A sweet little blond Belgian
Interbrew is buying every brewery on the planet, or so it seems. Boon or blessing, everyone whines about this and feels the huge company has ruined all their favorite beers. Well, maybe. The truth is we just wouldn’t have had an opportunity to even sample some of these beers if not for them making these products more accessible worldwide. So I’m not going to knock them. Much. Maybe the quality has slipped a hair by being massed produced, but, they are generally still far superior to the popular swills in America where barely a token nod is given to taste.
Leffe blond ale is one such beer, now brewed by the massive evil conglomerate, rather than the sweet little Nobertine monks that lovingly toiled away on the original. Was it better before? Probably, but I’ve no idea. Leffe blond was an Abbey style Belgian ale. It still is. But this is a beer that got its reputation from quality rather than clever marketing. It may need a bit more marketing to keep that reputation, though. The quality is lacking.
It starts out well and proper. A big, fluffy white head that holds. A deep golden, nearly amber color. But, the aroma is nearly nonexistent. A little malt, a little yeast, but you really have to go looking for the smell. Quite a bit of carbonation gurgles along considering this is an ale. The first big disappointment is the clarity. It doesn’t have that cloudy yeast appearance, and is just about clear. Cleaned up for the masses that might be more put off by sediment than less depth of flavor? Only Interbrew knows for sure. But, all in all, it generally looks the part of a fine European beer.
The taste is very sweet. Some sour yeast and spicy fruits predominate, especially pears soaked in cloves and pepper. The honey malt tries to balance things, but it produces an almost syrupy feel despite the thin body. The alcohol tingles, and it seems like it’s packing a bit more punch than the 6.6% claimed. The finish is nice and dry, though, with the hops finally showing up at the end. But it does linger. Leffe has a very long aftertaste, and not an entirely pleasant one.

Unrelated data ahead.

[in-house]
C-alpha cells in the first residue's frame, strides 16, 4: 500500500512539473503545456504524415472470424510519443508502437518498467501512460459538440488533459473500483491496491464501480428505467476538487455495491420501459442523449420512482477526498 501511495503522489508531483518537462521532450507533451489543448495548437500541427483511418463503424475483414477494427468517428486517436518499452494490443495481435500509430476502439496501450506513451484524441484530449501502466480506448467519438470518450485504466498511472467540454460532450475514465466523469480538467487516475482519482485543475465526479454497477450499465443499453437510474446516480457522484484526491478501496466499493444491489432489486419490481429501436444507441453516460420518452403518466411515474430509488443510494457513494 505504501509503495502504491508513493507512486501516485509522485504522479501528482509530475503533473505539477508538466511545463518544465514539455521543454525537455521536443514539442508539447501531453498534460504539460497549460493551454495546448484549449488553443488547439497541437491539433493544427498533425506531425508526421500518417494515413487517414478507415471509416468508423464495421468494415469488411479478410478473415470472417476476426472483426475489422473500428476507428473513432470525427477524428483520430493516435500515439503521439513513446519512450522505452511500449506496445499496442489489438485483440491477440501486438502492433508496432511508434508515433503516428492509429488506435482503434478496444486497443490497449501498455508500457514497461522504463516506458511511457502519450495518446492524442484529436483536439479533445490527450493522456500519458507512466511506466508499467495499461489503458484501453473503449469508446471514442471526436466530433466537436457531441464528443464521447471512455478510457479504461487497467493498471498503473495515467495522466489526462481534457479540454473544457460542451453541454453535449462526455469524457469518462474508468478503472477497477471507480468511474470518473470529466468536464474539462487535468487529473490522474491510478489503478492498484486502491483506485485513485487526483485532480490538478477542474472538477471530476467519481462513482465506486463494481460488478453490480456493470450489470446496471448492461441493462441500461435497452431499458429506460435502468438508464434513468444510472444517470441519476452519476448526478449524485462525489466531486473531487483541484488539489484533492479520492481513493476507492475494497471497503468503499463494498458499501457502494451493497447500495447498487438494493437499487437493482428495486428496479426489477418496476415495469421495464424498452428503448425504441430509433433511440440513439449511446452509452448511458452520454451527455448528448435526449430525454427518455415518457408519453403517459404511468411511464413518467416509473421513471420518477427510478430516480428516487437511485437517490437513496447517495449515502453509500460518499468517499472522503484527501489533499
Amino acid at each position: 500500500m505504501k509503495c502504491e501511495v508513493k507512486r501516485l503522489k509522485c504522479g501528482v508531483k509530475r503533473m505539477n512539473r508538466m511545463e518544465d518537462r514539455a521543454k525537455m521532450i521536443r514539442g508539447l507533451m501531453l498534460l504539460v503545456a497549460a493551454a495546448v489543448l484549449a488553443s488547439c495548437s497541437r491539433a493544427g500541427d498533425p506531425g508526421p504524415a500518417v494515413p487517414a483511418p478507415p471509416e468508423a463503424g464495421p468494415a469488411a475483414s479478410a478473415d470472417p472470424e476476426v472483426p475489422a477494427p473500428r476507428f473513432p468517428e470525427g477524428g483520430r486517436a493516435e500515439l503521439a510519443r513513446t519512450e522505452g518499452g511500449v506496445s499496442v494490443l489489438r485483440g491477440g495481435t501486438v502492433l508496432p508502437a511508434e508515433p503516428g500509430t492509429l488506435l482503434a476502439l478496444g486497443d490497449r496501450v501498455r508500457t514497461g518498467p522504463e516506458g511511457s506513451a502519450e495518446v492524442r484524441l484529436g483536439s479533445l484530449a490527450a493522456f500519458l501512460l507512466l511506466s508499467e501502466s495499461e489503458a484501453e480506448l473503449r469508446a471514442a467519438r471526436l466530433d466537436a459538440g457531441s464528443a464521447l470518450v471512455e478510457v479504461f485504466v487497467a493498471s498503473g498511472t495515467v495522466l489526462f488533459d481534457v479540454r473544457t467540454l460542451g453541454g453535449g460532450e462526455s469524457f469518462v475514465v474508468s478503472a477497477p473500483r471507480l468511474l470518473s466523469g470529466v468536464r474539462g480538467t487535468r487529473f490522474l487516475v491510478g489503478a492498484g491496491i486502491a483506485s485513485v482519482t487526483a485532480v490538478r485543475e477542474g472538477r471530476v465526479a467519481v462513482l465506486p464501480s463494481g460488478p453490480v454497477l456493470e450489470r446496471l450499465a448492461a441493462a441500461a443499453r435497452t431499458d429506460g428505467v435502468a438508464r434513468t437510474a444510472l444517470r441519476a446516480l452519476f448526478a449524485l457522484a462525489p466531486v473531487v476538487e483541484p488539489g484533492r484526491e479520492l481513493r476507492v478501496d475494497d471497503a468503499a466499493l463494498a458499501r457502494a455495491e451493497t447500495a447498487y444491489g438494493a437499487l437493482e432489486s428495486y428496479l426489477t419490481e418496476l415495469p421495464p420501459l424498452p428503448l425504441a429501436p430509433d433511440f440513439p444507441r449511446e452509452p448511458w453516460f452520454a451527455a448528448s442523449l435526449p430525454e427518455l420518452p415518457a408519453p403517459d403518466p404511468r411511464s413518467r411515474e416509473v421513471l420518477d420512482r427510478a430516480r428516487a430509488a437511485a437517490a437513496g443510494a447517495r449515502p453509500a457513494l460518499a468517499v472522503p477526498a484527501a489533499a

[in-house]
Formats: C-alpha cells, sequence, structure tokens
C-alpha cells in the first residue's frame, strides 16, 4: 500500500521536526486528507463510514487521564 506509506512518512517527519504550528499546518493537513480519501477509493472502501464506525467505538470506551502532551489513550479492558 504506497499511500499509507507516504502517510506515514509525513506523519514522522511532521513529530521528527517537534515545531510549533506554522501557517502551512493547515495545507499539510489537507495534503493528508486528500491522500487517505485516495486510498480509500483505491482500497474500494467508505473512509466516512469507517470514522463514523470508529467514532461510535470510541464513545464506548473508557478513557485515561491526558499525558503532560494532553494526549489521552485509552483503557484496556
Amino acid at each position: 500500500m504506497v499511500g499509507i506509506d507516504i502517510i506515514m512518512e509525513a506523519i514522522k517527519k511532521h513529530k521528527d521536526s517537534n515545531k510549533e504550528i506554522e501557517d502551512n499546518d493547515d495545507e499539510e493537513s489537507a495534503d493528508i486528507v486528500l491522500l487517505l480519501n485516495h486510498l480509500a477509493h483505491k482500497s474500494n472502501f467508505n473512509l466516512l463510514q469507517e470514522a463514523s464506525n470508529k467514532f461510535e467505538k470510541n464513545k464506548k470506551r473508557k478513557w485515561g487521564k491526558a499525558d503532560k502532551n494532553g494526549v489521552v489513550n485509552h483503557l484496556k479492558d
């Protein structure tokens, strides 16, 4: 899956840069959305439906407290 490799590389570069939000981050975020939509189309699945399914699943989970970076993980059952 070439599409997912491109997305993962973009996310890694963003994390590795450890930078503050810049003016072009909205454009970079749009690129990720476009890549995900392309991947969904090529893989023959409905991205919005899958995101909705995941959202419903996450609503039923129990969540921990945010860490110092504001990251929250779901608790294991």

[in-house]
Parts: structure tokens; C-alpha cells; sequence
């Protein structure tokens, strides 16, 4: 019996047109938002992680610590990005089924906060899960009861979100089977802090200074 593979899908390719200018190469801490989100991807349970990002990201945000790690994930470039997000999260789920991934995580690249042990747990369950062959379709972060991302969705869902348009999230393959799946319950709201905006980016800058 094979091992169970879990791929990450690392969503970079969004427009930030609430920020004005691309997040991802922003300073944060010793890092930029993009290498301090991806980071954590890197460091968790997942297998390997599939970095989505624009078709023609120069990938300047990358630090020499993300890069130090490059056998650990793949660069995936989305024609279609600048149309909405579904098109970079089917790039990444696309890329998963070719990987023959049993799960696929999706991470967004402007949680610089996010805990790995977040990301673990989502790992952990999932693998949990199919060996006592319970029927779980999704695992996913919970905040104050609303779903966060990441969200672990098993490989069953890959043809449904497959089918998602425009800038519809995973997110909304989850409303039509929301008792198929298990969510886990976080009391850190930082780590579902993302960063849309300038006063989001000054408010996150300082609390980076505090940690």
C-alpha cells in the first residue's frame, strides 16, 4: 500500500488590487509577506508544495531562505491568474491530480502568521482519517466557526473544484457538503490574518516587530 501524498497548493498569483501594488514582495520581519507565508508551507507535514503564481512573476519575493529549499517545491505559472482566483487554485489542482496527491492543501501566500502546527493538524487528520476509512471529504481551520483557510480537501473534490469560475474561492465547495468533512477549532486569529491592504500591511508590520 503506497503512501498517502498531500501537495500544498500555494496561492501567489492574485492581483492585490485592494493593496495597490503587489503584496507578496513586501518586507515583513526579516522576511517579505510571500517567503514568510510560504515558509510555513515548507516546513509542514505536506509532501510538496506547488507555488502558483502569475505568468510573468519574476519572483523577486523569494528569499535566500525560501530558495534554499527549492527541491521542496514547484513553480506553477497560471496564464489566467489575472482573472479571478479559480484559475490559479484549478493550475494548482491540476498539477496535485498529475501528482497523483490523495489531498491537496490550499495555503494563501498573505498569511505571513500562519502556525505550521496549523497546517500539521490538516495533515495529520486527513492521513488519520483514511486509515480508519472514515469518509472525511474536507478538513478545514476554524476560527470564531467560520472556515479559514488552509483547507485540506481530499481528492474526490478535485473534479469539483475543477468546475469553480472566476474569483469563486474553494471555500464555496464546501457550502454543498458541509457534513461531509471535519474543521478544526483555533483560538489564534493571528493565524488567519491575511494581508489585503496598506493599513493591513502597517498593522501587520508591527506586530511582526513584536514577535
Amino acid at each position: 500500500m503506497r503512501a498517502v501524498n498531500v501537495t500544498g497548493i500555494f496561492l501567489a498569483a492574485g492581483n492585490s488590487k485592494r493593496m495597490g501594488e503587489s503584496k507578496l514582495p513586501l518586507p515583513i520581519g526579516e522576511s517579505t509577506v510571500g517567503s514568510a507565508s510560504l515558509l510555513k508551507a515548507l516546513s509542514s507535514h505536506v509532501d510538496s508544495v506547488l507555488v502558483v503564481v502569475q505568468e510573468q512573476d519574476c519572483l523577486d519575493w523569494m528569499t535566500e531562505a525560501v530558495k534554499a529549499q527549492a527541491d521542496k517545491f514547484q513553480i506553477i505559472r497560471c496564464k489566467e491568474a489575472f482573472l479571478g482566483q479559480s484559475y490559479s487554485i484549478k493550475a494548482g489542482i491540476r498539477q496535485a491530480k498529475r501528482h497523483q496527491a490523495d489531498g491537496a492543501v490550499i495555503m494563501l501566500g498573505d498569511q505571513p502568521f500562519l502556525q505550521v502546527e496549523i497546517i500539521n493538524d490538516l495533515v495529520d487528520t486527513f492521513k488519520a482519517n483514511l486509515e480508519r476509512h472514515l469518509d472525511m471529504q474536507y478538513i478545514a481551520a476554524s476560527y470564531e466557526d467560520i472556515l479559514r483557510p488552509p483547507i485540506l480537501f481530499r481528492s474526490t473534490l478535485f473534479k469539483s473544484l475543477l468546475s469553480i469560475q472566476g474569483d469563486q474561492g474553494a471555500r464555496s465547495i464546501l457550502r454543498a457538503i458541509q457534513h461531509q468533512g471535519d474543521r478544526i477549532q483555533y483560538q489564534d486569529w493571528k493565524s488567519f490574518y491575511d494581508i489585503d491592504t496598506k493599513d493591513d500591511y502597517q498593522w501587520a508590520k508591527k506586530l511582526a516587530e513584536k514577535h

It tastes and smells like Bazooka bubble gum. Do we want a beer that costs upwards of $9 a six pack to remind us of cheap candy? Personally, no. It’s just too sweet to pound. I can’t imagine wanting more than one of these in a sitting. I also don’t know that I’d have a meal with this beer. One could plausibly be a decent finish after a huge dinner, but I can’t see it complimenting much of anything. Actually, its unique sweetness might make it an interesting beer to cook with, if not for the price.
Leffe blond is a little more complex than most beers in the aisle -- even in the import aisle. If you want to discuss it, and analyze it with a mate, it’s a good beer to start with. There are plenty that will be even more complicated, that would best be saved for later. Belgium makes fabulous beer. Maybe Leffe blond used to be fabulous. For me, the bottom line is I don’t like bubblegummy beer. For half the price you could get a six pack of Bud and drink it while chewing a wad of Bazooka. Or opt for a different Belgian.